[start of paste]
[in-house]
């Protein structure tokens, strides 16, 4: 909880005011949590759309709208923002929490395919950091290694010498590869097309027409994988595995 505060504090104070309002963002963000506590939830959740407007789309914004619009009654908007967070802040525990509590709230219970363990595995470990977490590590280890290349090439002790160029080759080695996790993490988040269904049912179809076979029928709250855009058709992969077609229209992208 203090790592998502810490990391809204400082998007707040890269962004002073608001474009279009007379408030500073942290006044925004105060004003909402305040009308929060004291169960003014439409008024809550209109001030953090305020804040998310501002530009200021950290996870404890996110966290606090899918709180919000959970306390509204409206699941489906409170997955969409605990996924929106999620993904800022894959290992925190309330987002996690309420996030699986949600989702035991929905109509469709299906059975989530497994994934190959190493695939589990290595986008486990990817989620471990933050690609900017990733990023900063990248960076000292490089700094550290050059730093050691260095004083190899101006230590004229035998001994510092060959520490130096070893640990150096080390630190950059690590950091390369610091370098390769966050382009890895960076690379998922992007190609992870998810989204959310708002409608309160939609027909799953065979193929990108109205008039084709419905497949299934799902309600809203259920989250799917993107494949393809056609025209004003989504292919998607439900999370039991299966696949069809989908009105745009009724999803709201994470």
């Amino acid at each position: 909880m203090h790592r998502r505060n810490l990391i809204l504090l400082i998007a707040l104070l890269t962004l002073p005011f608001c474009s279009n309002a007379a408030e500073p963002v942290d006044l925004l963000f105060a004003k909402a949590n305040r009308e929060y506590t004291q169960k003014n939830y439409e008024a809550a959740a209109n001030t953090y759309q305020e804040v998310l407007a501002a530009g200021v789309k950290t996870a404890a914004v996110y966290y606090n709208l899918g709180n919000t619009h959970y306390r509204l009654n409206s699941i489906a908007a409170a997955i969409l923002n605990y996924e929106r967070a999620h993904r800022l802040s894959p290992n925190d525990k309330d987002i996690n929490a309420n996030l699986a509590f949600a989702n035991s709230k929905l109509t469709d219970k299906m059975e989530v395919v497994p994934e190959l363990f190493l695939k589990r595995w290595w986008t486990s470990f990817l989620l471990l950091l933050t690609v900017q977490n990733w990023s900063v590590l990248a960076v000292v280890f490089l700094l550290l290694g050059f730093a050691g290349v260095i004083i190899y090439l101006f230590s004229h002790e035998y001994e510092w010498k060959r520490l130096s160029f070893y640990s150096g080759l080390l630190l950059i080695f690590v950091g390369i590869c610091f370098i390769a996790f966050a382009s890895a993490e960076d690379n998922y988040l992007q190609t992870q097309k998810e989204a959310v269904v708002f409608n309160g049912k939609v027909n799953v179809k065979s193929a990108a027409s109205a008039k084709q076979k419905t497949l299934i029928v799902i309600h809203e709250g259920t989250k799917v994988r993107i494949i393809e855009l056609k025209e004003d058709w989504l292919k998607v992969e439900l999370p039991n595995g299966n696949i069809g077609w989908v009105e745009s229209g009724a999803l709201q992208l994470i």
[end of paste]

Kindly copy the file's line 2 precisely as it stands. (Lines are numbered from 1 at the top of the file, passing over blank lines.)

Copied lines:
């Protein structure tokens, strides 16, 4: 909880005011949590759309709208923002929490395919950091290694010498590869097309027409994988595995 505060504090104070309002963002963000506590939830959740407007789309914004619009009654908007967070802040525990509590709230219970363990595995470990977490590590280890290349090439002790160029080759080695996790993490988040269904049912179809076979029928709250855009058709992969077609229209992208 203090790592998502810490990391809204400082998007707040890269962004002073608001474009279009007379408030500073942290006044925004105060004003909402305040009308929060004291169960003014439409008024809550209109001030953090305020804040998310501002530009200021950290996870404890996110966290606090899918709180919000959970306390509204409206699941489906409170997955969409605990996924929106999620993904800022894959290992925190309330987002996690309420996030699986949600989702035991929905109509469709299906059975989530497994994934190959190493695939589990290595986008486990990817989620471990933050690609900017990733990023900063990248960076000292490089700094550290050059730093050691260095004083190899101006230590004229035998001994510092060959520490130096070893640990150096080390630190950059690590950091390369610091370098390769966050382009890895960076690379998922992007190609992870998810989204959310708002409608309160939609027909799953065979193929990108109205008039084709419905497949299934799902309600809203259920989250799917993107494949393809056609025209004003989504292919998607439900999370039991299966696949069809989908009105745009009724999803709201994470």